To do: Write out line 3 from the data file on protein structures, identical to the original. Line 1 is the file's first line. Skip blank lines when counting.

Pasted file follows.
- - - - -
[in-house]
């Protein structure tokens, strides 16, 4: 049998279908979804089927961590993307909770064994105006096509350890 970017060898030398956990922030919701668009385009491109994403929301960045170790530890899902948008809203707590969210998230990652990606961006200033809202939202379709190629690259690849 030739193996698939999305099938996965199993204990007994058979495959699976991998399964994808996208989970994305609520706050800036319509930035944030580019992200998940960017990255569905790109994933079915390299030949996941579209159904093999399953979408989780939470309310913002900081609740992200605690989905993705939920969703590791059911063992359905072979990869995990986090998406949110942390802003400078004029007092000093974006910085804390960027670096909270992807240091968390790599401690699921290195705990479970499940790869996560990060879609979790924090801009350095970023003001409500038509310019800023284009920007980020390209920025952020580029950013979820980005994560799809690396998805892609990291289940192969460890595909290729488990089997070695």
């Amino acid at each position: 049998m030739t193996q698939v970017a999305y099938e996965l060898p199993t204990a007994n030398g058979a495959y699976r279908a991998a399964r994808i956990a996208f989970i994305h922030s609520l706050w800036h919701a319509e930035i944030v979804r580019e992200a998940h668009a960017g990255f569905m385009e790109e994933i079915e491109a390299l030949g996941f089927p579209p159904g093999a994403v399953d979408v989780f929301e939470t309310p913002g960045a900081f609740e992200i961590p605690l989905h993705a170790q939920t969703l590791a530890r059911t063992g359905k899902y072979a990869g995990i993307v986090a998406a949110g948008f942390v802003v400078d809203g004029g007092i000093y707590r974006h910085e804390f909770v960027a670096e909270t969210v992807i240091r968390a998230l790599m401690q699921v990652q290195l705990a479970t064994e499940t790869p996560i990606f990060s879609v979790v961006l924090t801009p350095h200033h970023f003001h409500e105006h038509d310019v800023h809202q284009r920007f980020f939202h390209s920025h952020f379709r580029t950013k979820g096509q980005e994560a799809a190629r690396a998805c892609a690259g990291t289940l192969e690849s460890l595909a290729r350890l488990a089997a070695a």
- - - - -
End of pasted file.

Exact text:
């Amino acid at each position: 049998m030739t193996q698939v970017a999305y099938e996965l060898p199993t204990a007994n030398g058979a495959y699976r279908a991998a399964r994808i956990a996208f989970i994305h922030s609520l706050w800036h919701a319509e930035i944030v979804r580019e992200a998940h668009a960017g990255f569905m385009e790109e994933i079915e491109a390299l030949g996941f089927p579209p159904g093999a994403v399953d979408v989780f929301e939470t309310p913002g960045a900081f609740e992200i961590p605690l989905h993705a170790q939920t969703l590791a530890r059911t063992g359905k899902y072979a990869g995990i993307v986090a998406a949110g948008f942390v802003v400078d809203g004029g007092i000093y707590r974006h910085e804390f909770v960027a670096e909270t969210v992807i240091r968390a998230l790599m401690q699921v990652q290195l705990a479970t064994e499940t790869p996560i990606f990060s879609v979790v961006l924090t801009p350095h200033h970023f003001h409500e105006h038509d310019v800023h809202q284009r920007f980020f939202h390209s920025h952020f379709r580029t950013k979820g096509q980005e994560a799809a190629r690396a998805c892609a690259g990291t289940l192969e690849s460890l595909a290729r350890l488990a089997a070695a």